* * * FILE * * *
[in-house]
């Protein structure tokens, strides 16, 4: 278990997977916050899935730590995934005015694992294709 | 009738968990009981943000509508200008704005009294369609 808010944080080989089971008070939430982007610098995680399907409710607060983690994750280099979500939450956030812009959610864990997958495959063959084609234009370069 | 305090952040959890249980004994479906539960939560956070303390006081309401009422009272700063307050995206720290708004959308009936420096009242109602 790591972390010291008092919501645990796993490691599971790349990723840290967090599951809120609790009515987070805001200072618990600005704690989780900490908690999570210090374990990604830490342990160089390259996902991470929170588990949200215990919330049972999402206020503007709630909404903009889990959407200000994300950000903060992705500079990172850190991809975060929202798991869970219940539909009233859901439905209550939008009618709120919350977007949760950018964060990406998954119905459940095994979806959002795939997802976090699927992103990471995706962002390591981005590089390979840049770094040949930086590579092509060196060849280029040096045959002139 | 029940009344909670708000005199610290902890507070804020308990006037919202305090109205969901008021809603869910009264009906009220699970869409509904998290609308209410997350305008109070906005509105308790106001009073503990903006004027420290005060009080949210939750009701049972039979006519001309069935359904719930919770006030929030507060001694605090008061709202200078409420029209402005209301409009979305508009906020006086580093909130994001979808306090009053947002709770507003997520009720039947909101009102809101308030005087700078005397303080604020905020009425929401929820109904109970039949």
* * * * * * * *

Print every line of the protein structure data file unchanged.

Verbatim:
[in-house]
């Protein structure tokens, strides 16, 4: 278990997977916050899935730590995934005015694992294709 | 009738968990009981943000509508200008704005009294369609 808010944080080989089971008070939430982007610098995680399907409710607060983690994750280099979500939450956030812009959610864990997958495959063959084609234009370069 | 305090952040959890249980004994479906539960939560956070303390006081309401009422009272700063307050995206720290708004959308009936420096009242109602 790591972390010291008092919501645990796993490691599971790349990723840290967090599951809120609790009515987070805001200072618990600005704690989780900490908690999570210090374990990604830490342990160089390259996902991470929170588990949200215990919330049972999402206020503007709630909404903009889990959407200000994300950000903060992705500079990172850190991809975060929202798991869970219940539909009233859901439905209550939008009618709120919350977007949760950018964060990406998954119905459940095994979806959002795939997802976090699927992103990471995706962002390591981005590089390979840049770094040949930086590579092509060196060849280029040096045959002139 | 029940009344909670708000005199610290902890507070804020308990006037919202305090109205969901008021809603869910009264009906009220699970869409509904998290609308209410997350305008109070906005509105308790106001009073503990903006004027420290005060009080949210939750009701049972039979006519001309069935359904719930919770006030929030507060001694605090008061709202200078409420029209402005209301409009979305508009906020006086580093909130994001979808306090009053947002709770507003997520009720039947909101009102809101308030005087700078005397303080604020905020009425929401929820109904109970039949």